Australian Parliamentary Inquiry on Trafficking in Orphanages

Committee Secretary
Joint Standing Committee on Foreign Affairs, Defence and Trade PO Box 6021
Parliament House
Canberra ACT 2600

December 16, 2022

Dear Secretary,

Re: Inquiry into the rights of women and children

The US Parliamentary Task Force on Human Trafficking welcomes the opportunity to make the following submission to the Joint Standing Committee on Foreign Affairs, Defence and Trade.

Orphanage Trafficking

Human trafficking is a global problem, and children are especially vulnerable. They make up almost one third of all trafficking victims worldwide, and this is evidenced also in the prevalence of trafficking in orphanages around the world.

According to Catholic Relief Services (CRS), 80-90% of the 8 million children living in orphanages around the world have at least one living parent. The unfortunate reality is that children are often in orphanages due to poverty, abuse, neglect, or family breakdown, rather than the death of both parents or all living kin. While this is concerning itself, the issue is further complicated by the demand for access to orphans from tourists to and volunteers with orphanages worldwide – also known as voluntourism. Orphanages throughout the world encourage tourists and volunteers from wealthier countries to visit them in hopes of raising funds. Additionally, there are reports of children who have been deliberately malnourished and their living conditions deliberately deprived in an effort to increase donations from visitors. To meet the demand, there is evidence that large numbers of children are recruited from their families and sold into orphanages for a profit. This form of child trafficking is sometimes referred to as orphanage trafficking, and these children are often called “paper orphans” due to falsification of documents to show parental death or abandonment. It is a particularly heinous crime that targets the most vulnerable of our society.

Australia’s Role

Human trafficking in orphanages, or “orphanage trafficking,” has strong links to voluntourism and foreign aid that comes largely from donor countries such as Australia and other Western nations.  False orphan narratives are continually used to elicit sympathy and international funding. The UN Sustainable Development Goal (SDG) Target 16.2 calls for an end to the abuse, exploitation, trafficking and all forms of violence against and torture of children. The stripping of basic human rights from these children is an injustice that can be combatted in part by stopping the demand for international voluntourism. Australia and other Western nations have an important role to play in curbing the demand, especially in Southeast Asia which is reported to be the largest funder of children in residential care.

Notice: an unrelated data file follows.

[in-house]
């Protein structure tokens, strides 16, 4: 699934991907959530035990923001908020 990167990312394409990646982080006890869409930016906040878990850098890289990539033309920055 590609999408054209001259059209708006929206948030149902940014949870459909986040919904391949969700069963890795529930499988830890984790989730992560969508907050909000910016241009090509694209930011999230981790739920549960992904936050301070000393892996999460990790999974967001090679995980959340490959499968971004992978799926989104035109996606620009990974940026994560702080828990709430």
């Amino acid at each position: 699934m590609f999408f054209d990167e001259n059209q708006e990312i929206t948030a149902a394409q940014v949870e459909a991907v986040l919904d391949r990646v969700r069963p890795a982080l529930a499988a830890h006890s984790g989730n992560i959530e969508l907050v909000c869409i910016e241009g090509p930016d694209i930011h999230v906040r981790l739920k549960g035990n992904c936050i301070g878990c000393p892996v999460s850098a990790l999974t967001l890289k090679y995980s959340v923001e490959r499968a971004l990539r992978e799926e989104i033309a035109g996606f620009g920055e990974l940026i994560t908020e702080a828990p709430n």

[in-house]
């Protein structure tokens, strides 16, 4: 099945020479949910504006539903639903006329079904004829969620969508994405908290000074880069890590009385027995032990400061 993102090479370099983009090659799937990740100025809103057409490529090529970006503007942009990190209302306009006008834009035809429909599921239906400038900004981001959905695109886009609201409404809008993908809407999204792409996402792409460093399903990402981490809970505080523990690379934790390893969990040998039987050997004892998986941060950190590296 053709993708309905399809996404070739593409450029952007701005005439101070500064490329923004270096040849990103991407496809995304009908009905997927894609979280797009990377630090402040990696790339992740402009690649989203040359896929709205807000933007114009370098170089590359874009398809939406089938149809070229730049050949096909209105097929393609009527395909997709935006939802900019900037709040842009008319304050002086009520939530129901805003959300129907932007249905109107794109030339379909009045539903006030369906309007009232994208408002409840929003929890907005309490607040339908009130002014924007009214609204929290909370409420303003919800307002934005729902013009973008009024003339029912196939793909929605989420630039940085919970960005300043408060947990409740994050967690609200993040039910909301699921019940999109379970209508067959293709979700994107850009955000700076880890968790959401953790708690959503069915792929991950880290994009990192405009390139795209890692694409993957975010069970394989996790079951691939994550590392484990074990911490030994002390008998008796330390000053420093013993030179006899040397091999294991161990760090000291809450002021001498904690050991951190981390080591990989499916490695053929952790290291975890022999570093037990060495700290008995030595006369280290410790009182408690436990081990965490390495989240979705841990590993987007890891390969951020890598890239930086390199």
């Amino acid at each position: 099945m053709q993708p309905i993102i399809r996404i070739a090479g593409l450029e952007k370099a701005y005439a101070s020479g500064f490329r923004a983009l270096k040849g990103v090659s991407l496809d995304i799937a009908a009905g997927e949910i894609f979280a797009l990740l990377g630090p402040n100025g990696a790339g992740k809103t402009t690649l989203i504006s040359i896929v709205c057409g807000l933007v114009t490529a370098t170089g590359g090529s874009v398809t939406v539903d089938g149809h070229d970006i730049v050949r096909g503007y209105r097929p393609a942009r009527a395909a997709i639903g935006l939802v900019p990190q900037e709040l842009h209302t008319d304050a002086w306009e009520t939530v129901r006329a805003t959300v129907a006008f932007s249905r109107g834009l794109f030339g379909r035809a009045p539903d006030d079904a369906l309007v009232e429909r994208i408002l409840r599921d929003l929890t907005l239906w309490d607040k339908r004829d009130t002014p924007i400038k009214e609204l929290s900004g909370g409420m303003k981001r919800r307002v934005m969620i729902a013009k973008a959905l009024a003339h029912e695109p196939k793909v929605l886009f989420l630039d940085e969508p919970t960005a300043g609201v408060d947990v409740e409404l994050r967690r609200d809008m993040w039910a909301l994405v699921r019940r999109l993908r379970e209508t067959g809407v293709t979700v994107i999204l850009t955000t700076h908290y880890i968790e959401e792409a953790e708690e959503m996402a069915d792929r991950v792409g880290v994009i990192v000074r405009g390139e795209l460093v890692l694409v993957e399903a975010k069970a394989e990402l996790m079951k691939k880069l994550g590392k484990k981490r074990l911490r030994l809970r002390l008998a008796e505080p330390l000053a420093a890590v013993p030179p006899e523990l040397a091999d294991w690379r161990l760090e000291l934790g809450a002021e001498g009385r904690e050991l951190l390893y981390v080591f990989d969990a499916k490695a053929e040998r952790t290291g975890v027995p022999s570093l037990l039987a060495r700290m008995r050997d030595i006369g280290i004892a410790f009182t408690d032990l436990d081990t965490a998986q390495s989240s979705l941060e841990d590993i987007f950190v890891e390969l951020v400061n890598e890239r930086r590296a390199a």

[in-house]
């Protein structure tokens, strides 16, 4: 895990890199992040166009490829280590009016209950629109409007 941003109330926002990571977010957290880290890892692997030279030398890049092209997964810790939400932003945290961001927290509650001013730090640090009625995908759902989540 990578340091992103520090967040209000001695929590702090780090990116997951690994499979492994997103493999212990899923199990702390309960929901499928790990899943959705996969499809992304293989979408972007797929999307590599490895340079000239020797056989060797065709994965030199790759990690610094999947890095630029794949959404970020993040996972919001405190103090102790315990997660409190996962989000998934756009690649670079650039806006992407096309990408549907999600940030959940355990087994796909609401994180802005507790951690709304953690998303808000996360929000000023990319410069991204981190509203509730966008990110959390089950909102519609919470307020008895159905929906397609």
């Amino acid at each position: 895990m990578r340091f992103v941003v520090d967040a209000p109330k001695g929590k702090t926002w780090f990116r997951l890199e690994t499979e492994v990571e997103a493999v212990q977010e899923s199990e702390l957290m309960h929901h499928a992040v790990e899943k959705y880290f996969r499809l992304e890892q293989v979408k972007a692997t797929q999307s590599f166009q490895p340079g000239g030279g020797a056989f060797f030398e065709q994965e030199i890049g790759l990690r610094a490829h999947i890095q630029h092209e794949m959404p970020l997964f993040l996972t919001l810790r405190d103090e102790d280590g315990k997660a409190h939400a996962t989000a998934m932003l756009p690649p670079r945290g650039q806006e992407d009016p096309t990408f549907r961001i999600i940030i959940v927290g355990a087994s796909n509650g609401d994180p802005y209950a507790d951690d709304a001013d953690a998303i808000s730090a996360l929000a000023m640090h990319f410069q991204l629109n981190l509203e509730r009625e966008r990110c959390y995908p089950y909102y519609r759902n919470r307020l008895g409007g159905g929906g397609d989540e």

In the Hidden in Plain Sight Report 2017, one of the recommendations was for human trafficking in orphanages to be acknowledged as a form of modern slavery. While much progress has been made in response to some recommendations of the report, Australia now has an opportunity to continue this forward-thinking approach by becoming a leader in this space for international reform.

Consultative Working Group on the Development of International Standards of Care for Shelters for Children and Trafficking Survivors:

One such way is through the development of a consultative working group for 18 months to research and develop international standards of care for shelters for both children and trafficking survivors. Such a consultative working group could be comprised of relevant Members of Parliament, a representative from the Inter-Parliamentary Union (IPU), the National Children’s Commissioner, stakeholder civil society organizations, survivors of human trafficking and adults who have lived in out-of-home care as children. Standards of care for shelters are essential to preventing abuse and harm to children and trafficking survivors, and they provide accountability for leadership. They also provide a framework for decision making by Australians and citizens of other nations when exploring adoption from or support for those providing housing and care.page2image149159696

It is paramount that this issue of human trafficking in all forms, especially of children, be at the forefront of international human rights policymaking. The creation of a consultative working group to research and explore accountability and oversight measures that prevent the trafficking of children through orphanages is a recommended initial step.


Anne Basham

Chair, InterParliamentary Taskforce on Human Trafficking 

20 F St. NW – Suite 700 Washington, DC 20001

[email protected]



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